After the positive response to last week’s feature, here is another list of exciting artists for you to check out.
Here at Independent Music News, we received many magnificent suggestions for other non-male rock outfits to feature, so we decided to do one more next week as well. For now, listen these eight artists, and if you missed last week’s, check it out here.
If you have any further suggestions, please feel free to send them our way.
Mothers (Liverpool, UK) –
Mothers pack fuzz and adrenaline into four songs on last summer’s Honey EP, while still demonstrating some impressive pop sensibilities. Beneath the gritted guitars and pounding drums of the title track rests an inviting hook that almost smacks of early-career Feeder.
Apes (Lancaster, PA) –
Rough and honest are two words practically synonymous with folk-punk. Lancaster’s Apes ups the intensity on All I Did This Summer Was Go To Rehab, armed with nothing but an acoustic guitar and achingly honest stories of meeting your faults face-to-face.
Bulldog Eyes (Richmond, VA) –
Bulldog Eyes create lo-fi pop that is somehow both relaxing and dissonant. Recent single “Have I Always Looked This Way?” underscores gentle vocals with unnerving synth sweeps.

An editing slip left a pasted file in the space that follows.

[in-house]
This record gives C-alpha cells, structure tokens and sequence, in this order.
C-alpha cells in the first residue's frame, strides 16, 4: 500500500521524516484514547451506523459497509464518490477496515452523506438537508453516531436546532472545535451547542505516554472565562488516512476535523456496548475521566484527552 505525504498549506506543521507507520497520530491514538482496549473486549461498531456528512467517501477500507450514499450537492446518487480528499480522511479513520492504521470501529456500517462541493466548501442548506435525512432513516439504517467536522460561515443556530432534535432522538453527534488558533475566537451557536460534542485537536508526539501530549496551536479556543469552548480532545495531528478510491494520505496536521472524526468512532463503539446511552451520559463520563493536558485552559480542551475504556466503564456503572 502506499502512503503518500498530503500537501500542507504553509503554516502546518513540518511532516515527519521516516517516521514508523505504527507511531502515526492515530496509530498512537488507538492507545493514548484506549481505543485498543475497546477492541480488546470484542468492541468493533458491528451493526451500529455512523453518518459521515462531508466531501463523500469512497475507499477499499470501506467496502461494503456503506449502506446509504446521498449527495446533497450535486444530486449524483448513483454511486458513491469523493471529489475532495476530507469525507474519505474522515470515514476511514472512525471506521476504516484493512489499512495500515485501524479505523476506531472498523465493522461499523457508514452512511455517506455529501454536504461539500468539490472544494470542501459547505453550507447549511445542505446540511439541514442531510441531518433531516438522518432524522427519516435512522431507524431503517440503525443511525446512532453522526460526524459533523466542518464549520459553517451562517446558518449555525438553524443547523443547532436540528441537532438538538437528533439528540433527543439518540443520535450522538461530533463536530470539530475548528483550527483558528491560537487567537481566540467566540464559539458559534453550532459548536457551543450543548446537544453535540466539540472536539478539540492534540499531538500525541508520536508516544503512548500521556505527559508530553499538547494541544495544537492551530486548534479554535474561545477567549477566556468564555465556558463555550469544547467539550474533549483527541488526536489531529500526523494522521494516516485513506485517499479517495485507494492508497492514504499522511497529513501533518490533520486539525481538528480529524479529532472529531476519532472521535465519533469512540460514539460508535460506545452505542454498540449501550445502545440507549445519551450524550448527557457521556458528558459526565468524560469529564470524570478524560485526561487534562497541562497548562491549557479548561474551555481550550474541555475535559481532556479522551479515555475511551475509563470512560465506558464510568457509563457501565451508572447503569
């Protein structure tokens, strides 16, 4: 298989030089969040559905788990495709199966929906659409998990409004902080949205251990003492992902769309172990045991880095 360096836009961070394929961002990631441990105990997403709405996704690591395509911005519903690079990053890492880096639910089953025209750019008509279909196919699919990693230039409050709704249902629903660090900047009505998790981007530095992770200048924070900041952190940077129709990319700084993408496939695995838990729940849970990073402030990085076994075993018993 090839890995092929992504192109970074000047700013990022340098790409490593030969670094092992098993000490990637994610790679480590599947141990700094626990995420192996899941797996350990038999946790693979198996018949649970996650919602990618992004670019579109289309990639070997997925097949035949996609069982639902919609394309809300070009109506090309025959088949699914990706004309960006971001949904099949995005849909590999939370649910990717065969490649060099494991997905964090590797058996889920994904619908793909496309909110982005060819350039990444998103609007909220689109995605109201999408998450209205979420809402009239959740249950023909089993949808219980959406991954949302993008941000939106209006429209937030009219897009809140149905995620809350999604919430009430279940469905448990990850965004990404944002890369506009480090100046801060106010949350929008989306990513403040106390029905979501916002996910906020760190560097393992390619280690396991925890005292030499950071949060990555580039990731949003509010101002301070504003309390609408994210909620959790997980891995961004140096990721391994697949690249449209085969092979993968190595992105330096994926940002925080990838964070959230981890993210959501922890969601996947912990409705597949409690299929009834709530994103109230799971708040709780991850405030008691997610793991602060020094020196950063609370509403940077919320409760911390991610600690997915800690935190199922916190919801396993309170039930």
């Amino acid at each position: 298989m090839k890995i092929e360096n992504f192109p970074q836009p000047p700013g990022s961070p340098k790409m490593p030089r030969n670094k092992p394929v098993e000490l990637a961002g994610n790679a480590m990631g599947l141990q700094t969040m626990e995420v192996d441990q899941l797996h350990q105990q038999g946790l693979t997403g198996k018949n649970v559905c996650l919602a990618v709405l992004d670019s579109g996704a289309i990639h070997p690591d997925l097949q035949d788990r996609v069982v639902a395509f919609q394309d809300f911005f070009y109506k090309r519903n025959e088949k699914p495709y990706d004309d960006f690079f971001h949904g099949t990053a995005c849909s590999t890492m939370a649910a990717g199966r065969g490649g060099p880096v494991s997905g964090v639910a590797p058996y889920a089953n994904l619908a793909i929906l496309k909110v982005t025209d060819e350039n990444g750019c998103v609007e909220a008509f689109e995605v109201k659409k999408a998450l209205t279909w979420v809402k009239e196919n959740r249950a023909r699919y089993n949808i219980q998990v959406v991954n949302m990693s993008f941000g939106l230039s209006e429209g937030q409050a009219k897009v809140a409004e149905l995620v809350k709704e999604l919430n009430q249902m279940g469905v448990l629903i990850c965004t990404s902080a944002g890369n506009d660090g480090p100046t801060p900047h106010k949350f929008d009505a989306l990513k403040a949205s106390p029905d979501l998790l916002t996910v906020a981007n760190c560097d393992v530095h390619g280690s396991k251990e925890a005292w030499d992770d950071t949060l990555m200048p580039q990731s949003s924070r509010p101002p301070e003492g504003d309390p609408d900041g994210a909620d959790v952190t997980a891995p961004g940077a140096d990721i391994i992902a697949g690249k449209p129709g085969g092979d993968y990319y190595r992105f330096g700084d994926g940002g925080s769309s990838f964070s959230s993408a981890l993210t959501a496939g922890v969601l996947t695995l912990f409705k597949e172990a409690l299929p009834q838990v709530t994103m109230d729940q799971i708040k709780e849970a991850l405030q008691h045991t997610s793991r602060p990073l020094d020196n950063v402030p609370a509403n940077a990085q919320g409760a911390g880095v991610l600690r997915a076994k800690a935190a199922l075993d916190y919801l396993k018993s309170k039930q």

Adult Mom (Purchase, NY) –
Self-doubt, disappointment, and breakups are the themes on Adult Mom’s Momentary Lapse of Happily. Band leader Stephanie Knipe’s lilting vocals and melodic guitar lines carry thirteen brisk tracks to a satisfying conclusion on the wistful “Lose/Recover”.
Makthaverskan (Gothenburg, Sweden) –
Makthaverskan’s “Witness” sounds like a ghost; dreamy textures and haunted vocals come together in a palatable gothic pop whirlwind.
Centennials (New Brunswick, NJ) –
Somewhere between Paramore and Manchester Orchestra, Centennials play crafty indie rock, balancing the spinning plates of poppy choruses and extended instrumental breaks.
Freya Wilcox & The Howl (Brooklyn, NY) –
Frey Wilcox’s throaty vocals sound at home above a blistering punk beat on “Bury Me”. But the EP Bareknuckle Love is equal parts punk as it is blues. The Brooklyn trio brings the genres together in a raw flurry.
Oh My Snare! (Montreal, Quebec) –
Montreal’s Oh My Snare! explode with energy on Høyeste Gang. No two songs take you on the same journey, as the group employs punk, hardcore, and art rock to create big, anthemic moments.